Transport secretary Lord Adonis this week refused to rule out working for a Conservative government if it meant he could complete his project to build high speed rail lines.
Speaking to NCE at the Labour Party conference in Brighton, Adonis said he was committed to the Labour Party, but would not rule out working for Conservative leader David Cameron.
“I am a Labour minister in a Labour government working to win at the general election. Taking forward our policies is my priority,” he said.
Adonis has been using the Labour Party Conference to build support for the construction of new high speed rail lines in the UK.
The principle already has cross-party backing and engineers are keen for Adonis to continue his work, regardless of which party wins the next general election.
“We have had far too many transport secretaries, and no continuity. We need continuity to push through these ideas.”
Mark Bostock, Arup
At a Bechtel-hosted conference fringe meeting on high speed rail, Adonis’ efforts as transport secretary were described by Arup director of rail Mark Bostock as “nothing short of remarkable”. “We have had far too many transport secretaries, and no continuity.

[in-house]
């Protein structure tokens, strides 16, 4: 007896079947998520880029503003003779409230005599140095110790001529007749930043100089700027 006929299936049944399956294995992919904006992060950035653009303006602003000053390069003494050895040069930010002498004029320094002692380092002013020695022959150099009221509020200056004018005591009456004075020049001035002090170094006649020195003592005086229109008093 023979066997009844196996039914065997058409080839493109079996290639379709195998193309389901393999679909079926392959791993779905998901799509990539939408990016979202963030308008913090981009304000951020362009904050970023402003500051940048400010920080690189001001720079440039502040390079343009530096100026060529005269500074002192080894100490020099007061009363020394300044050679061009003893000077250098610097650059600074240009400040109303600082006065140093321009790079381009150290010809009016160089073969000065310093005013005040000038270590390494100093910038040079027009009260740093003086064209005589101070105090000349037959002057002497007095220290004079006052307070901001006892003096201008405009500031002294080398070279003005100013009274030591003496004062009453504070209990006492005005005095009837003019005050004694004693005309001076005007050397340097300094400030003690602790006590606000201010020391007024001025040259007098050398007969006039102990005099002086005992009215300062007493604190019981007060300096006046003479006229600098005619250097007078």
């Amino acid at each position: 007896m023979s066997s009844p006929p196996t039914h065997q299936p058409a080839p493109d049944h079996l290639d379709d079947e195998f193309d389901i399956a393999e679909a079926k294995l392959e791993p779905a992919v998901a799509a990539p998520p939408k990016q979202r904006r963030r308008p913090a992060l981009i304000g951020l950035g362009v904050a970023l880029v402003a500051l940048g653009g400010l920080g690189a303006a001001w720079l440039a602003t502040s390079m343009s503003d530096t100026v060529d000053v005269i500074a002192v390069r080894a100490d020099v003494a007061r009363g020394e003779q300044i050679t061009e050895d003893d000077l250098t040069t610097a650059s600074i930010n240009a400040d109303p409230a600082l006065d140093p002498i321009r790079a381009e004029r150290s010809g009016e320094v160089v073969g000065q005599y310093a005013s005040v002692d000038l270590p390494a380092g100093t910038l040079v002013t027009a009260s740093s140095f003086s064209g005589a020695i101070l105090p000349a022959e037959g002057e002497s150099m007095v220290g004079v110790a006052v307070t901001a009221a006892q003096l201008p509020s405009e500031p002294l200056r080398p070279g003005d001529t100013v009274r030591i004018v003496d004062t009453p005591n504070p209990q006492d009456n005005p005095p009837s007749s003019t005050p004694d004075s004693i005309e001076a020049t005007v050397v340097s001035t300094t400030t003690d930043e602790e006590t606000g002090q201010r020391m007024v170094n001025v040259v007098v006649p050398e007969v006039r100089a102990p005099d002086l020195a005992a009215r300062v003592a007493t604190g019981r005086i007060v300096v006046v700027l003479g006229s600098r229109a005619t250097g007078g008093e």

“We need continuity to push through these ideas, and I would like to see [Adonis] in place next year and for several years to come, whatever the outcome of an election,” he said.
Other senior construction industry sources echoed Bostock’s view.
Adonis would have to break few ties to work for the Tories. Before becoming an advisor to Tony Blair in 2001, he was not a Labour party member and had supported the SDP and the Liberal Democrats. He joined the government only after the 2005 General Election, when he was given a peerage and made a junior education minister.
He became transport secretary in October last year and has since made high speed rail his top priority.
Speaking at the conference this week he said building high speed rail lines was a “no-brainer”. “Sanity is to plan for the 21st century with 21st century technology - fast, clean and green. High Speed wins on all counts,” he told delegates.
“For large passenger flows between major cities, it is far more energy efficient than cars and planes. It gives huge extra capacity. It slashes journey times and it takes people to the centre of cities connecting directly into other public transport. That’s why I think that for Britain, high speed rail is a no-brainer.” Chancellor Alistair Darling echoed Adonis’ view in his own conference speech.
“We will invest to make the economy grow. High speed rail links will help us tackle climate change and boost our economy. But they won’t happen without government support.” he said.
Adonis is currently awaiting the report of former Department for Transport chief Sir David Rowlands into routes from London to the West Midlands. These are expected to include plans for a wider network.